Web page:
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War (Video) Games

Video game hardware and software makers raked in an estimated $24 billion in revenue in 2004, and analysts expect the industry to continue to grow. An unlikely player has enjoyed surprising success in the online gaming market: the United States Army.

Colonel Casey Wardynski is a prime example of never knowing where your career might lead you. An economist by training and the director of the U.S. Army’s Office of Economic and Manpower Analysis (OEMA) at West Point, Wardynski also doubles as the director and project originator of the “America’s Army” video game, the official game of the U.S. Army.

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The idea for an Army-endorsed video game started in 1999 as a way for the Army to improve its recruiting effort, which had fallen short of targets the prior three years, according to Wardynski. “The Army hadn’t changed the way it communicated with the public since maybe George Washington,” he says. “It was us telling you about things rather than you discovering them.”

Wardynski’s office came up with the concept of the video game, which initially served as a way to introduce 13-to-16-year-old boys to the Army. Today, the game serves as an introduction and incorporates training aspects to familiarize teens with what really goes on in the Army.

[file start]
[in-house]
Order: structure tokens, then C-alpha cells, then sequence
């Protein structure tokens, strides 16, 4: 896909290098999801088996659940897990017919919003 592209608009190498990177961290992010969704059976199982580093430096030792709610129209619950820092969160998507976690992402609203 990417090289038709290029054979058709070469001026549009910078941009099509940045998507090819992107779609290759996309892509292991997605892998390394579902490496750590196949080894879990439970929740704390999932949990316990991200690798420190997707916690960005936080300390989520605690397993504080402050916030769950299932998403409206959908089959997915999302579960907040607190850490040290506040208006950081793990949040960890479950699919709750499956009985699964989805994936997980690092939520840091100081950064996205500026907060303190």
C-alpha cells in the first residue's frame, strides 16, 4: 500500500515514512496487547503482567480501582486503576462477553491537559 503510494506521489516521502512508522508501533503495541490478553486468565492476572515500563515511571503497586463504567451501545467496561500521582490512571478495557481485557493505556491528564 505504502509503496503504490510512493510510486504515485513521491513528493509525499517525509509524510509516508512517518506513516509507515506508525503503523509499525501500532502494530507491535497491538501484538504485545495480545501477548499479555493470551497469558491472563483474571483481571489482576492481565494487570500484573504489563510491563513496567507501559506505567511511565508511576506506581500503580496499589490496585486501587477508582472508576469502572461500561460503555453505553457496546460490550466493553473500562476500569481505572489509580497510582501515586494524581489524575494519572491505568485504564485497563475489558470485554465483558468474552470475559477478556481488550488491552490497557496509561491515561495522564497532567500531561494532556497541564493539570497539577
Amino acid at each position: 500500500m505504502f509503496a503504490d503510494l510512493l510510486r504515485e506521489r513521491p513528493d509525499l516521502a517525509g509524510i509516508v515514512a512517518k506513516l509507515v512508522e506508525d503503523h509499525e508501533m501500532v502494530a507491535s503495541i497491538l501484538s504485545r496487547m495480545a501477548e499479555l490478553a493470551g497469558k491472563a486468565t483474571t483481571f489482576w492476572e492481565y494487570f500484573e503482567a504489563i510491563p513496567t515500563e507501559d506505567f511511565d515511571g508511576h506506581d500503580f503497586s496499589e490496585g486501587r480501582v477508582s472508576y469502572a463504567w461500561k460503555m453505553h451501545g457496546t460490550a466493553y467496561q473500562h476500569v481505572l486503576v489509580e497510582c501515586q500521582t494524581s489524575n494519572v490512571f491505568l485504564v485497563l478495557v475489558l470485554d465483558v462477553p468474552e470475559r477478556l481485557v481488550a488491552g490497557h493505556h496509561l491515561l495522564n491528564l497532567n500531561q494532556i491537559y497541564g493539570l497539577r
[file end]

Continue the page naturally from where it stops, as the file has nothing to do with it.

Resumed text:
The game takes users through basic training and allows them to experience specific military careers, whether it’s a weapons specialist, intelligence officer, engineer, or combat medic. Users go through a shooting range and even medical training. It’s an effective tool for recruiting because it breeds familiarity and confidence in the users’ ability to succeed at something like basic training, Wardynski says. As of January 2005, more than 4.4 million registered users had logged on to play.

Besides the millions of users, the game has attracted the attention of other branches of the federal government including the Secret Service, which was among the first to see the software’s potential for training exercises. Other government offices have seen the advantages, too, as training is expensive and the conditions are ever changing. “A lot of the places they might be going are places you can’t run an actual exercise,” says Wardynski. “So they do it in the virtual world.”

The software is used to train explosives ordinance disposal soldiers on how to work a robot and other soldiers on how to operate missile systems. It’s even been used to help Green Berets in cultural sensitivity training. There are plans to use it to train doctors, firefighters, and supply chain managers, as well. Wardynski believes the possibilities are limitless.

“Games work really well because it’s fun to progress,” he observes. “People will do it on their own time and repeat it until they get it down to the point where they’re comfortable and know it.”

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